The United Kingdom remains the top source of international education for Pakistanis.  46,640 students, the largest number of Pakistani students receiving international education anywhere, are doing so at Pakistani universities in joint degree programs established with British universities, according to UK Council for International Student Affairs.

At the higher education level, the number of students enrolled in British-Pakistani joint degree programs in Pakistan (46,640) makes it the fourth largest effort behind Malaysia (78,850), China (64,560) and Singapore (49,970).

Teach Critical Thinking:

Pakistani educators and policy makers need to see the western colonial influences and their detrimental effects on the minds of youngsters. They need to promote liberal arts education and to do serious research to create knowledge. They need to improve learning by helping students learn to think for themselves critically. Such reforms will require students to ask more questions and to find answers for themselves through their own research rather than taking the words of their textbook authors and teachers as the ultimate truth.

Summary: 

There is increasing recognition in Pakistan and other nations colonized in the past by the West of the need to "decolonize knowledge" and to deal with the entrenched "injustices inherited" from the colonial masters.  Part of this post-colonial conversation is to stop being uncritical consumers of knowledge and narratives produced by the West and to encourage creation of local knowledge in the former colonies. This is a positive welcome trend toward real decolonization in Asia and Africa that I hope gathers serious momentum with more liberal arts centers of learning like the Karachi-based Habib University in the near future.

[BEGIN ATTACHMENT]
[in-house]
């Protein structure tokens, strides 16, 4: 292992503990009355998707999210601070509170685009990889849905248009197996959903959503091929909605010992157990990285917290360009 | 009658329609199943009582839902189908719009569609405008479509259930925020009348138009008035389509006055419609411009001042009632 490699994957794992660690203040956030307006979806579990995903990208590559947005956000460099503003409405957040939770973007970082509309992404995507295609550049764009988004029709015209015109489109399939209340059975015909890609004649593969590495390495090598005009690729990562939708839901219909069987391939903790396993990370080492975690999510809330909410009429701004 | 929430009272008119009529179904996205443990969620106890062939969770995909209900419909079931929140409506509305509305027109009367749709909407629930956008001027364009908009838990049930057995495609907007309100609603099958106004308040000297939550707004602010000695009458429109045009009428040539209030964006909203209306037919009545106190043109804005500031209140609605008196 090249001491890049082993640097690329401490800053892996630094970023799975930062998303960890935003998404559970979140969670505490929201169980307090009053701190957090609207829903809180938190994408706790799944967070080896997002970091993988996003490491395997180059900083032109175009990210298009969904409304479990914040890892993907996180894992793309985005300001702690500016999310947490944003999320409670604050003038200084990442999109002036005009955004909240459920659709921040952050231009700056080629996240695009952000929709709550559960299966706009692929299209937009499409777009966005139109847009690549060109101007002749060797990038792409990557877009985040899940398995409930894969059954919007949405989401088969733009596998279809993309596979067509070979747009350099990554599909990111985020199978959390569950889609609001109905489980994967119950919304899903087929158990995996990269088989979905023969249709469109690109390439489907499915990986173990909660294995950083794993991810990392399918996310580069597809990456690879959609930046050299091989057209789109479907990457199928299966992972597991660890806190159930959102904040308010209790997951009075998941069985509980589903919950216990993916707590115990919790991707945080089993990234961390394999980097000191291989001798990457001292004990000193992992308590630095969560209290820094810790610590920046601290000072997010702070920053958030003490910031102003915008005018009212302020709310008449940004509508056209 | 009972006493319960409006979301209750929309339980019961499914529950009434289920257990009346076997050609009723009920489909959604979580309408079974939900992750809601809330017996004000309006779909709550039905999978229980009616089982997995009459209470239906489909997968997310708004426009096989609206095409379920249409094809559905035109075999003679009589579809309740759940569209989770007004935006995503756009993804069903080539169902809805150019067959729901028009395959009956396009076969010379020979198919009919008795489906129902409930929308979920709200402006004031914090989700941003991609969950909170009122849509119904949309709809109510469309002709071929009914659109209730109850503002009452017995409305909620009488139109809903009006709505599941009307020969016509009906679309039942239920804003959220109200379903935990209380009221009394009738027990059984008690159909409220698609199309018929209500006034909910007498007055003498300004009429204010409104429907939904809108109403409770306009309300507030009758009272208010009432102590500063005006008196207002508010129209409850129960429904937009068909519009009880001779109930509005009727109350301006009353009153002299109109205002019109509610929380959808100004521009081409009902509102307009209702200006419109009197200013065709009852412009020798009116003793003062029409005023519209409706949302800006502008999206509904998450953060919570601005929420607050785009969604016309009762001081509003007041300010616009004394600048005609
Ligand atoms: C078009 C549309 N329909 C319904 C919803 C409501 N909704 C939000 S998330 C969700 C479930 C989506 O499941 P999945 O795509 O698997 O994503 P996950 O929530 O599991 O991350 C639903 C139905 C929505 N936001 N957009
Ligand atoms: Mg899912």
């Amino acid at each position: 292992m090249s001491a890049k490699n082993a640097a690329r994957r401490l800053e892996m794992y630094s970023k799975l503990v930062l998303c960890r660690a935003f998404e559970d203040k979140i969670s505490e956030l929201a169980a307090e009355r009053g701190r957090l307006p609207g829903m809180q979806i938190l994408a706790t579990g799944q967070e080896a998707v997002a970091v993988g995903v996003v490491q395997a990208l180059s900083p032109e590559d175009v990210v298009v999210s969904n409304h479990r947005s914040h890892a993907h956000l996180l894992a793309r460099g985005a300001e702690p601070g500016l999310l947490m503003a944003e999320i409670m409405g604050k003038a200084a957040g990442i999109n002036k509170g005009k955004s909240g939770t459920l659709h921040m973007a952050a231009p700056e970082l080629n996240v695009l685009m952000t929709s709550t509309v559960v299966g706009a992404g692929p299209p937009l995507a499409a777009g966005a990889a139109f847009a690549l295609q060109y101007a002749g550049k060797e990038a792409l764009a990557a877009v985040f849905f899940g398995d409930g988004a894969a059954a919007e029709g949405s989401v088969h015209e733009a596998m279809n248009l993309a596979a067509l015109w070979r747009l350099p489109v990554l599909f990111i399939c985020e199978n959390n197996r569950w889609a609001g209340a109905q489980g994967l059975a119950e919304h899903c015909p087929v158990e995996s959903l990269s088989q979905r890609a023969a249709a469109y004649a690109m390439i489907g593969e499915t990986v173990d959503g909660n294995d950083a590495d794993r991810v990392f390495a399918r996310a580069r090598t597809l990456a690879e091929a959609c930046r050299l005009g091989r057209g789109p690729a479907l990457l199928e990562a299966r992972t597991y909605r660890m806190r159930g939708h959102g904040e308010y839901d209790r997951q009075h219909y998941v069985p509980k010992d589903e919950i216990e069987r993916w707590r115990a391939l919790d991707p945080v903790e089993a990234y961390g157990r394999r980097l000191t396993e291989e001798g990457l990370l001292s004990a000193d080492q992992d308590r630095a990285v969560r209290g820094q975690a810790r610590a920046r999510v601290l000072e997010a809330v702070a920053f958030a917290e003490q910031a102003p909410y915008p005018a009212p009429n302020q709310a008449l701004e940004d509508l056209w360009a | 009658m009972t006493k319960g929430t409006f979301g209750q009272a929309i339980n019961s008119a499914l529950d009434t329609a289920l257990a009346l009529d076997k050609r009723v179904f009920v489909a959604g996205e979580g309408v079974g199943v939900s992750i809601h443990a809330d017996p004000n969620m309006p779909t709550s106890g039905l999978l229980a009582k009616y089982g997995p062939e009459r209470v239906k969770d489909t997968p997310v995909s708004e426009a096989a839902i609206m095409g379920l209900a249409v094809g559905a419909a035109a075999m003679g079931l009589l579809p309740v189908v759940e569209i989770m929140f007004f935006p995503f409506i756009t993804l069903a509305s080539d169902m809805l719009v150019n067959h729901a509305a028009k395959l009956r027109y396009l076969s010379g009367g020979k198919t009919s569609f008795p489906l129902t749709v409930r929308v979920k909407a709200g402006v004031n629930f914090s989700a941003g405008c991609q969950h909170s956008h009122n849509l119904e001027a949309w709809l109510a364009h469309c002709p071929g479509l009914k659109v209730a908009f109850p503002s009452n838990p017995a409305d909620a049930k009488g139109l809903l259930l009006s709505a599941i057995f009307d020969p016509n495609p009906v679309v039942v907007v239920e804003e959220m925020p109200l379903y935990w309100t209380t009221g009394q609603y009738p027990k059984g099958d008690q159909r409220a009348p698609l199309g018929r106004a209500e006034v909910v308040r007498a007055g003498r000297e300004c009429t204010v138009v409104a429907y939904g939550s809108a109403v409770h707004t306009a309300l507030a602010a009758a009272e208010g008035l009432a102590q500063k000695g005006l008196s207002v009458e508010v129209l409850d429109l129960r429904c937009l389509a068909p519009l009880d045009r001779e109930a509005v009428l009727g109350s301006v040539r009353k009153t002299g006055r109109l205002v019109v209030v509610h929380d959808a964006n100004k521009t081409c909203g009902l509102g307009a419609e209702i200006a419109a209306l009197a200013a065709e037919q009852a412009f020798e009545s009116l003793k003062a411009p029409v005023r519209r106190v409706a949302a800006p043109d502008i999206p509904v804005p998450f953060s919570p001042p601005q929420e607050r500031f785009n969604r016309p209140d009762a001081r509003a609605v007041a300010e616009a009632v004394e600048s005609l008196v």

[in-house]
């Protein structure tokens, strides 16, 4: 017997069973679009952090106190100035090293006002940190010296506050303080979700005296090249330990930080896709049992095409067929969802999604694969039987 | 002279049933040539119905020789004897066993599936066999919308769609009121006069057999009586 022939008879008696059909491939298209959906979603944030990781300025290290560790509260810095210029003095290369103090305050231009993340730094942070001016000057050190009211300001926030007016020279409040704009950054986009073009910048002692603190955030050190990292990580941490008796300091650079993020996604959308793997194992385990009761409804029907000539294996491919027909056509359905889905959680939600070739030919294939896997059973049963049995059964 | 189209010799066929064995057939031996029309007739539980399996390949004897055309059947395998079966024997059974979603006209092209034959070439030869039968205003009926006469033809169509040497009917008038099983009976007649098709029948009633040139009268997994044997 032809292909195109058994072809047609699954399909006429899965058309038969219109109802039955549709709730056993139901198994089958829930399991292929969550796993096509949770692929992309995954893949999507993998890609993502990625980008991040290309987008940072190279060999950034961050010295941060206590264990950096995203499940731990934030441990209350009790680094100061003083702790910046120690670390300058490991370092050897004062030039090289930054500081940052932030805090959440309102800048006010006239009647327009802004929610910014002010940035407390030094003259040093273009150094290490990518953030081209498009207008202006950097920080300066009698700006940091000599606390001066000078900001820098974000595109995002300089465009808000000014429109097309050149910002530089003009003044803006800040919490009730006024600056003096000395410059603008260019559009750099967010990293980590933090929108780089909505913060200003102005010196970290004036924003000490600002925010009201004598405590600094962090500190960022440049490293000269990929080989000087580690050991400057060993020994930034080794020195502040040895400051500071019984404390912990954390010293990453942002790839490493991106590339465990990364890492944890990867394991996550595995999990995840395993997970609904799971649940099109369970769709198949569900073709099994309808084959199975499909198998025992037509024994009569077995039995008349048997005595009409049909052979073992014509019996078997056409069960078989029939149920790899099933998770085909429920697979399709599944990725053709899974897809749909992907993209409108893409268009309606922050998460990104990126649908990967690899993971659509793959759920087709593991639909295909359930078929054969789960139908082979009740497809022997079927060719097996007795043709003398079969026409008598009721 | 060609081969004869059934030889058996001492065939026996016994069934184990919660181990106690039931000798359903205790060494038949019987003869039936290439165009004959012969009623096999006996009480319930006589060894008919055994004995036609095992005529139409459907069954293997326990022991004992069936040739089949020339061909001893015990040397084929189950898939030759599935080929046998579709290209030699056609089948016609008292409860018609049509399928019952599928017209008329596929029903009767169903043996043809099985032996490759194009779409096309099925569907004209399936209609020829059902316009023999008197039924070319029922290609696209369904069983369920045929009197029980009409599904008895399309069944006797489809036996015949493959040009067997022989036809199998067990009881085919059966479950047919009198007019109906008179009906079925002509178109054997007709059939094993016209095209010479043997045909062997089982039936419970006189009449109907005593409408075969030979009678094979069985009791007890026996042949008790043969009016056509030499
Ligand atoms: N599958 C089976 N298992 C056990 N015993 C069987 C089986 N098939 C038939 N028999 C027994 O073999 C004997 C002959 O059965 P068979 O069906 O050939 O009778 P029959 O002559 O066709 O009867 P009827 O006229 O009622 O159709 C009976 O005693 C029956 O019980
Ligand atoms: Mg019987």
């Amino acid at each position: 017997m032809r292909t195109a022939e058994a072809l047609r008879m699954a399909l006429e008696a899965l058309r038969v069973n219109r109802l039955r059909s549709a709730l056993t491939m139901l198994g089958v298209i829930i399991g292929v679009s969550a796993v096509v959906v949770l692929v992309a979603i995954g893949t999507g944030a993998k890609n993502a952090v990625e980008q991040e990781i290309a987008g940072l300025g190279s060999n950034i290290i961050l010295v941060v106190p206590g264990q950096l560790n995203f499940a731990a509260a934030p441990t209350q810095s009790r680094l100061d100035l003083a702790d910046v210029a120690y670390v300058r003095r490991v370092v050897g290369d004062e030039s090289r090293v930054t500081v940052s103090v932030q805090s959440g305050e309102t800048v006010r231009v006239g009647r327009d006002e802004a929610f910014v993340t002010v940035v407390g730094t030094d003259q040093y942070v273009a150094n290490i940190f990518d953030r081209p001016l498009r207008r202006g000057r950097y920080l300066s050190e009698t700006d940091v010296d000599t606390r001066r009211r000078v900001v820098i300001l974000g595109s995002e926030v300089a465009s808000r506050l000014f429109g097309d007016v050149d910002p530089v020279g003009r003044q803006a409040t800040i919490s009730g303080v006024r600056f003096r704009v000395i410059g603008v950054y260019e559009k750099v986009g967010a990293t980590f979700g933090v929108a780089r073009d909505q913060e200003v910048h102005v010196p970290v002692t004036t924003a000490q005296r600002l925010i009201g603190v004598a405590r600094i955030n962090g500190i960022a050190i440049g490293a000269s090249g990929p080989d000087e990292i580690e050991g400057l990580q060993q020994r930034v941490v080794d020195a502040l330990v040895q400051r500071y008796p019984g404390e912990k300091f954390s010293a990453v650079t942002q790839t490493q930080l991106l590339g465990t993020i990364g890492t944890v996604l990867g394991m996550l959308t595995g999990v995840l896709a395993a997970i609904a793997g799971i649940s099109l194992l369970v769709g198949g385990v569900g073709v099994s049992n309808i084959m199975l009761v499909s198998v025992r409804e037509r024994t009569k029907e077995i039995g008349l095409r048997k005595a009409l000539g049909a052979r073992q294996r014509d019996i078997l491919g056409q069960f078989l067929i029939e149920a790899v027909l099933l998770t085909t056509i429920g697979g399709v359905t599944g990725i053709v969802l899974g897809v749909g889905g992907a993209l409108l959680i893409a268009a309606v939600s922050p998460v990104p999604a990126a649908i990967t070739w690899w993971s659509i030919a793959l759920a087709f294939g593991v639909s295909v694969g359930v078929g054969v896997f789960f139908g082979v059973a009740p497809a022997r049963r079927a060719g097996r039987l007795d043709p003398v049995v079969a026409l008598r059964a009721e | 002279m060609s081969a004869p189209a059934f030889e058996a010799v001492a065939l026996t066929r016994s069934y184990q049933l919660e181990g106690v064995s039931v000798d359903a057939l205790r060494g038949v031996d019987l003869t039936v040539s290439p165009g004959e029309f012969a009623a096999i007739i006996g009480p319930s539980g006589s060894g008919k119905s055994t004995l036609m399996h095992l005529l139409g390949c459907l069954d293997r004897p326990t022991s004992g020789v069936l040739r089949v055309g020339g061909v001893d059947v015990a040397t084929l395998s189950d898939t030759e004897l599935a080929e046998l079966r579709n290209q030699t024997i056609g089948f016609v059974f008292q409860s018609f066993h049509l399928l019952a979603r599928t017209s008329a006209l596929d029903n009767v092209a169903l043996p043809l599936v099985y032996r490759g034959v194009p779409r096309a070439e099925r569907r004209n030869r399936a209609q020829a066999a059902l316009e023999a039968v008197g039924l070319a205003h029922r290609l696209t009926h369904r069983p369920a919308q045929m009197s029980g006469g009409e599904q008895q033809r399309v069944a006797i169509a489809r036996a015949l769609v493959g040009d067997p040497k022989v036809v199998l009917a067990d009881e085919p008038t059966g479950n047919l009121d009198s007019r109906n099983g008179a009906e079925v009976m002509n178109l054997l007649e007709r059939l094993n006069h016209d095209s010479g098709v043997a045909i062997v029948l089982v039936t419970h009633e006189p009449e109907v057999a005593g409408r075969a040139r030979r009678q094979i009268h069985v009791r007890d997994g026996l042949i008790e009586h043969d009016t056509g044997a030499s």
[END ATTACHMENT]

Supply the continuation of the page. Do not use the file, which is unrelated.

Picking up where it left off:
Here's an interesting discussion of the legacy of the British Raj in India as seen by writer-diplomat Shashi Tharoor:

https://www.youtube.com/watch?v=dN2Owcwq6_M




Related Links:

Haq's Musings

Pakistan Day: Freeing the Colonized Minds

Alam vs Hoodbhoy

Inquiry Based Learning

Dr. Ata ur Rehman Defends Higher Education Reform

Pakistan's Rising College Enrollment Rates

Pakistan Beat BRICs in Highly Cited Research Papers

Launch of "Eating Grass: Pakistan's Nuclear Program"

Upwardly Mobile Pakistan

Impact of Industrial Revolution

Hindutva: Legacy of British Raj


6 comments:

Shams S. said...

The true definition of development is what we see here in the US, China, Russia, and Western part of Europe.

Here, liberal arts majors typically end up as a filing clerks, George W Bush and Donald Trump excluded.